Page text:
Saturday, February 05, 2011

Study: Advice to Government Employers about Engaging a Multi-Generational Workforce

The IBM Center for the Business of Government has released a study on generations in the workplace, which details how each of the four generations brings a different set of skills and life experiences to the workplace which can be used positively to increase diversity of knowledge and perspectives. The report--"Engaging a Multi-Generational Workforce: Practical Advice for Government Managers" was authored by Susan Hannam, Dean, College of Health, Environment, and Science, Slippery Rock University, and Bonni Yordi, Director, Surveys and Business Research MRA–The Management Association.

According to Hannam and Yordi, in order to successfully lead in 21st century organizations and engage employees, government executives need to be aware of the major differences between generations. "While there have always been multiple generations in the workplace, what is drastically different today is the rapid influx of technology–savvy employees
and the resultant cultural, social, and attitudinal changes they bring." They offer a number of practical tips for executives managing Traditionalists (those 66 and older), Boomers, Gen X, and Millenialists (also known as Gen Y) employees in the following areas:
  • Communications--each of the four generations now in the workplace have different preferences on how they like to both receive and send communication, as well as how they like to interact with colleagues.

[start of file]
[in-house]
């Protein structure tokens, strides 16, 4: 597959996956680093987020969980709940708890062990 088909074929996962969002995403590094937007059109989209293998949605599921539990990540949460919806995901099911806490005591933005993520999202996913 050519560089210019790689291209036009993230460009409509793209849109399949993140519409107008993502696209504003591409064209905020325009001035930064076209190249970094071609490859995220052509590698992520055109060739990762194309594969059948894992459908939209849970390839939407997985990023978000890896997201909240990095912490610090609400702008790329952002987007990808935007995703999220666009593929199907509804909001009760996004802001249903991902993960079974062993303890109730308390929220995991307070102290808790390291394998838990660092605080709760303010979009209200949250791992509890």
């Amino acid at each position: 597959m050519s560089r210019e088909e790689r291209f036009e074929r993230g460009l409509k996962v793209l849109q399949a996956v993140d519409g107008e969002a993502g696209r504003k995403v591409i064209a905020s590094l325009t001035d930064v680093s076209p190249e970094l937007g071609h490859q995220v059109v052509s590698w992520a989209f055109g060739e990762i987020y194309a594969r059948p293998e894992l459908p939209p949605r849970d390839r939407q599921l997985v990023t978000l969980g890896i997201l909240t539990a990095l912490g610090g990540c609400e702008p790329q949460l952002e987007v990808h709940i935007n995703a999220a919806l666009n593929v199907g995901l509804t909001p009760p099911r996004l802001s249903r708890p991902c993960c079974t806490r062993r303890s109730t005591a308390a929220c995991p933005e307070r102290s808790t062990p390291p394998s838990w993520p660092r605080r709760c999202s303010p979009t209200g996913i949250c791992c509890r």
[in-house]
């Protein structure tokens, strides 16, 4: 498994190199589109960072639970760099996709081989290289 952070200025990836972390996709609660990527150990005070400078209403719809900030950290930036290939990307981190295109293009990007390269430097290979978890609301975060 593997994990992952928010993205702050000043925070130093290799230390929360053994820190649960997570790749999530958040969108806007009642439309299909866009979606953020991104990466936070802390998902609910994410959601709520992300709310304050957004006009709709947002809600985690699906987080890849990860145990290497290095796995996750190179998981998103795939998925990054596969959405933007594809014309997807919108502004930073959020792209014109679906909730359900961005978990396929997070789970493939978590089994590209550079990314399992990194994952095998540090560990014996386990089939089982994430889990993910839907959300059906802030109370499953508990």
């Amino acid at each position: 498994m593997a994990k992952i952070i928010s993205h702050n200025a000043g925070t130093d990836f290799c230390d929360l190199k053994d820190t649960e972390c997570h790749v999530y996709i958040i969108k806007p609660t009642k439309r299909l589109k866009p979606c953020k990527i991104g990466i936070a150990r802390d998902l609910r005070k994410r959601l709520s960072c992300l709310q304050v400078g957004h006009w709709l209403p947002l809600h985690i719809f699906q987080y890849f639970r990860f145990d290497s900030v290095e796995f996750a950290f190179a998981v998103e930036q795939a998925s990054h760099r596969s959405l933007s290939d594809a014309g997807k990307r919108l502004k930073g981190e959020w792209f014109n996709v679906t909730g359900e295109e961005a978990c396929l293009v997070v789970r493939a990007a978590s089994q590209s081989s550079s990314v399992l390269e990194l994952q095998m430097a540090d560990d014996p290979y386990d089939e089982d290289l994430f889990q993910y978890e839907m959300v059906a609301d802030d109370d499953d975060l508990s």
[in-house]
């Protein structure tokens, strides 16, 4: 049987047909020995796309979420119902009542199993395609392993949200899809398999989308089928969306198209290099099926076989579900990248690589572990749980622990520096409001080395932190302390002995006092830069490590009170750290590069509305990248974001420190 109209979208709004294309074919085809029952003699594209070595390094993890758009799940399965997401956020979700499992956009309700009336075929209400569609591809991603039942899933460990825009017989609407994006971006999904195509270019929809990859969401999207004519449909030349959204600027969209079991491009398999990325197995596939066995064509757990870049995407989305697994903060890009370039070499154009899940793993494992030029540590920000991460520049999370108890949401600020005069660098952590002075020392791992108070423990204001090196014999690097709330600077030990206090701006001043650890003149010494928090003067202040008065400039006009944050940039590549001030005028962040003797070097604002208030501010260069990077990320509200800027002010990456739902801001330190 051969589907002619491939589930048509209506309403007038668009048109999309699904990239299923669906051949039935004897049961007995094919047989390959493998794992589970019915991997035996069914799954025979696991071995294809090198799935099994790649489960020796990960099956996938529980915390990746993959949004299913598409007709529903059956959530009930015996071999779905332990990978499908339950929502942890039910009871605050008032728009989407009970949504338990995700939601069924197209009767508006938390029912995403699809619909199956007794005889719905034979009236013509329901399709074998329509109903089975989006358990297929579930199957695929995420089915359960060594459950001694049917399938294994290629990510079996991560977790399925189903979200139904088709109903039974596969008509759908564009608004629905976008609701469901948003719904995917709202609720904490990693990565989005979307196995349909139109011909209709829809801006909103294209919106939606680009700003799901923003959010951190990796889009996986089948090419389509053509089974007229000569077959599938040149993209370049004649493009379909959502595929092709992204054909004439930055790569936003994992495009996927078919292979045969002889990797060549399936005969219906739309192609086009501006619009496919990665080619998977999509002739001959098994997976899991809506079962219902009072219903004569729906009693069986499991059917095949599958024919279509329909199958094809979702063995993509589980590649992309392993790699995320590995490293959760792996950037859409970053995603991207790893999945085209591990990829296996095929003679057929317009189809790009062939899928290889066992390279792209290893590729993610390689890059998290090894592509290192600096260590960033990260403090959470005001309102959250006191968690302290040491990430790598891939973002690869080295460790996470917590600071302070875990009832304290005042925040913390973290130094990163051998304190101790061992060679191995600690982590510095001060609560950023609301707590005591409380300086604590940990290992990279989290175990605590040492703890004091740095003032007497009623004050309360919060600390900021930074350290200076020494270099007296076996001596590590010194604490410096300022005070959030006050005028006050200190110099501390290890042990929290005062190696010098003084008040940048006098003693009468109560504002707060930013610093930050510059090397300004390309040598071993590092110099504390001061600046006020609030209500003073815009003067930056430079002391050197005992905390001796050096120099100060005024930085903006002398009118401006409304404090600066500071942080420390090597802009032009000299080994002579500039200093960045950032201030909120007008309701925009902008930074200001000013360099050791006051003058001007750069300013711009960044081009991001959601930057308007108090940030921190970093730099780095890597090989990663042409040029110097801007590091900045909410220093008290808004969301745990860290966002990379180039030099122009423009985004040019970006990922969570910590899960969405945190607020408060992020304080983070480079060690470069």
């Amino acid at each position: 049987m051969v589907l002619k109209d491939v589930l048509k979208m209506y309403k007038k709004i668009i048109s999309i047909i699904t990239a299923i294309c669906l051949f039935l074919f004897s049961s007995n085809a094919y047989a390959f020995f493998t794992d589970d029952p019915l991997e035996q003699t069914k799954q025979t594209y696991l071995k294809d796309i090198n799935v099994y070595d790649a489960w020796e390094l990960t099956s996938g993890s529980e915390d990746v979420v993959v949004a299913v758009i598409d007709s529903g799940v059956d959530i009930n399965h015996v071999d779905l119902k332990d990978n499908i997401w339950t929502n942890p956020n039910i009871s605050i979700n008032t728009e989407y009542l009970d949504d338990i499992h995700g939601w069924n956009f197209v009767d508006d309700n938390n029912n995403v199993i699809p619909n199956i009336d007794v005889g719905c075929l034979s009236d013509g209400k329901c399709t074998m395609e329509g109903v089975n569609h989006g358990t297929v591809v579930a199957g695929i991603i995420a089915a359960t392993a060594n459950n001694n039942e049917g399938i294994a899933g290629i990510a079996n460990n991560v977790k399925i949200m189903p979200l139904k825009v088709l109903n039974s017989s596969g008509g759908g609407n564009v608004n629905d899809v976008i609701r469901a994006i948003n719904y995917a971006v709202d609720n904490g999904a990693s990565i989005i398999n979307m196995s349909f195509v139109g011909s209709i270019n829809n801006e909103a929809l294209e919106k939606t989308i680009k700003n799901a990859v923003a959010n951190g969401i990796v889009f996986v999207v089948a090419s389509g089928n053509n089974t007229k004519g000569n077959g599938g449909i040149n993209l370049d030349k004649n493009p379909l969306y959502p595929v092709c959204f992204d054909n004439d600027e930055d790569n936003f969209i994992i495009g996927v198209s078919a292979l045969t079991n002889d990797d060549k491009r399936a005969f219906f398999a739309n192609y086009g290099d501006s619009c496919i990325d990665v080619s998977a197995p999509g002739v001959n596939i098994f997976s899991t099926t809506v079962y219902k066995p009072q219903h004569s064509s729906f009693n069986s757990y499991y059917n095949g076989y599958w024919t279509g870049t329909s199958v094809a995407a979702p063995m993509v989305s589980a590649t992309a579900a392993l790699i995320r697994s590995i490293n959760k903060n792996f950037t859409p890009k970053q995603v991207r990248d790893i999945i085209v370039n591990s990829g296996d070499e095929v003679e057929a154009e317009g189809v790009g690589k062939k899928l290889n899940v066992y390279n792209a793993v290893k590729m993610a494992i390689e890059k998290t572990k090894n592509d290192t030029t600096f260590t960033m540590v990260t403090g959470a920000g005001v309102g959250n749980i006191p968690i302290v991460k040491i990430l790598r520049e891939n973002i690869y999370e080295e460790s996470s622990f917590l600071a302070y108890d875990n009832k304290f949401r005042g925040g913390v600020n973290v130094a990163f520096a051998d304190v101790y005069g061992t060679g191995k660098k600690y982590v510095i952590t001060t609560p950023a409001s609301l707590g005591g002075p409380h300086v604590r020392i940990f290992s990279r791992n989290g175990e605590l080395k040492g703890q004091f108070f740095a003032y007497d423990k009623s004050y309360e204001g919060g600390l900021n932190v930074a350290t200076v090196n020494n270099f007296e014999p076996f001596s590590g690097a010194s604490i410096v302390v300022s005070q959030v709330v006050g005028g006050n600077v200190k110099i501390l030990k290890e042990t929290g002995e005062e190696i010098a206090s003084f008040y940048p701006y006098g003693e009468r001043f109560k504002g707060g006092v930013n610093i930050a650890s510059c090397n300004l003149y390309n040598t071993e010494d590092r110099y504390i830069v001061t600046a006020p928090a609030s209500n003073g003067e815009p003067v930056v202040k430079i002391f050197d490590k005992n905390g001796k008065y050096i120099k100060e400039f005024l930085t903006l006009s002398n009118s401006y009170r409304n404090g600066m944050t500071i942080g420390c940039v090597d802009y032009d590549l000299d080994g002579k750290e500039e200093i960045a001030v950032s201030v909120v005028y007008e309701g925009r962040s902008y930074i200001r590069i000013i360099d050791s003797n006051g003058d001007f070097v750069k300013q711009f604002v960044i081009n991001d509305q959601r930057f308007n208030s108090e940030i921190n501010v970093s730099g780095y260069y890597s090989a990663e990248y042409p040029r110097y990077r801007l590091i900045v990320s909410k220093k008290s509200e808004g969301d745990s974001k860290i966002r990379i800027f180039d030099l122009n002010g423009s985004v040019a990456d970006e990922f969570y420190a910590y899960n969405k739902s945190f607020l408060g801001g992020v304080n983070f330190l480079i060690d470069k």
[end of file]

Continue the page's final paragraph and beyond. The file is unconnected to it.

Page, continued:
• Work-Life Balance--Each of the four generations has different work-life balance needs and the flexible work arrangements should be designed to meet the specific needs of the four generations.
  • Growth and Development-- Each of the four generations has different learning styles and preferences as to how they like to obtain information and knowledge.
  • Providing Recognition and Rewards--A multi-generational workplace requires organizations to develop new types of reward and recognition programs, including rewarding contribution.
  • Employee Engagement--A multi-generational workplace requires organizations to increase their mentoring initiatives and offer various types of mentoring programs, including opportunities for younger generations to mentor older generations, for example, in the uses of new social media technologies.

In addition, click on the link for an interview on The Federal News Radio.

Source: IBM Center for the Business of Government Blog Poat (February 1, 2011)

No comments: